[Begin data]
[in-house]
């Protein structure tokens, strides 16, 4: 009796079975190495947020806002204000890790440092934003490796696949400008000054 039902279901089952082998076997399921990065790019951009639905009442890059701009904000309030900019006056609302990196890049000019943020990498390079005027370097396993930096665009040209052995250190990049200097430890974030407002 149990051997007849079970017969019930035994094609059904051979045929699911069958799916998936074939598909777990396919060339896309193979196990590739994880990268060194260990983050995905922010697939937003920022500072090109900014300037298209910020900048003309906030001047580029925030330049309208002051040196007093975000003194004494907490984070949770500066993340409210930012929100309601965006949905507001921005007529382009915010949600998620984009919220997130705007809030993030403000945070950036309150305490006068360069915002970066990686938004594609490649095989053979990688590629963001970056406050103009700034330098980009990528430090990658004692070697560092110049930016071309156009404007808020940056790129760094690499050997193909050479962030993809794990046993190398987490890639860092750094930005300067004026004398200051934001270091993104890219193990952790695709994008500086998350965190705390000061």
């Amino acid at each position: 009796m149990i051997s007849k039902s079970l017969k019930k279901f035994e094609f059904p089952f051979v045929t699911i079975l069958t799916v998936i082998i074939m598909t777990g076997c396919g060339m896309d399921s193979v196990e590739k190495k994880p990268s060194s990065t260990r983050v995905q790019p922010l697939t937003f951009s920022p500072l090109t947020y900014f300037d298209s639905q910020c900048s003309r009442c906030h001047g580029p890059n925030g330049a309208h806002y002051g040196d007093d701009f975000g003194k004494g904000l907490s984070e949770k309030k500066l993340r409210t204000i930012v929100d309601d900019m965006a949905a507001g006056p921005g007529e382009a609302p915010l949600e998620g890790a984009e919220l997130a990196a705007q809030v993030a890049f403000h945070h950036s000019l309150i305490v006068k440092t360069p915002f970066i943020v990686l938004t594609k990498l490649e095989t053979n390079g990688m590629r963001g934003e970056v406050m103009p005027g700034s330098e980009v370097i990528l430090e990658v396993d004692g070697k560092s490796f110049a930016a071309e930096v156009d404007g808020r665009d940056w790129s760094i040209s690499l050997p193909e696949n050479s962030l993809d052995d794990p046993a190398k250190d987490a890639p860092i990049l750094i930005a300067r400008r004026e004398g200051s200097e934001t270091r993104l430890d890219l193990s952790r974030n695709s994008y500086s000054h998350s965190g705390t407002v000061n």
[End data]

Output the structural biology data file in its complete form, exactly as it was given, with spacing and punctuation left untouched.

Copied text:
[in-house]
């Protein structure tokens, strides 16, 4: 009796079975190495947020806002204000890790440092934003490796696949400008000054 039902279901089952082998076997399921990065790019951009639905009442890059701009904000309030900019006056609302990196890049000019943020990498390079005027370097396993930096665009040209052995250190990049200097430890974030407002 149990051997007849079970017969019930035994094609059904051979045929699911069958799916998936074939598909777990396919060339896309193979196990590739994880990268060194260990983050995905922010697939937003920022500072090109900014300037298209910020900048003309906030001047580029925030330049309208002051040196007093975000003194004494907490984070949770500066993340409210930012929100309601965006949905507001921005007529382009915010949600998620984009919220997130705007809030993030403000945070950036309150305490006068360069915002970066990686938004594609490649095989053979990688590629963001970056406050103009700034330098980009990528430090990658004692070697560092110049930016071309156009404007808020940056790129760094690499050997193909050479962030993809794990046993190398987490890639860092750094930005300067004026004398200051934001270091993104890219193990952790695709994008500086998350965190705390000061």
């Amino acid at each position: 009796m149990i051997s007849k039902s079970l017969k019930k279901f035994e094609f059904p089952f051979v045929t699911i079975l069958t799916v998936i082998i074939m598909t777990g076997c396919g060339m896309d399921s193979v196990e590739k190495k994880p990268s060194s990065t260990r983050v995905q790019p922010l697939t937003f951009s920022p500072l090109t947020y900014f300037d298209s639905q910020c900048s003309r009442c906030h001047g580029p890059n925030g330049a309208h806002y002051g040196d007093d701009f975000g003194k004494g904000l907490s984070e949770k309030k500066l993340r409210t204000i930012v929100d309601d900019m965006a949905a507001g006056p921005g007529e382009a609302p915010l949600e998620g890790a984009e919220l997130a990196a705007q809030v993030a890049f403000h945070h950036s000019l309150i305490v006068k440092t360069p915002f970066i943020v990686l938004t594609k990498l490649e095989t053979n390079g990688m590629r963001g934003e970056v406050m103009p005027g700034s330098e980009v370097i990528l430090e990658v396993d004692g070697k560092s490796f110049a930016a071309e930096v156009d404007g808020r665009d940056w790129s760094i040209s690499l050997p193909e696949n050479s962030l993809d052995d794990p046993a190398k250190d987490a890639p860092i990049l750094i930005a300067r400008r004026e004398g200051s200097e934001t270091r993104l430890d890219l193990s952790r974030n695709s994008y500086s000054h998350s965190g705390t407002v000061n």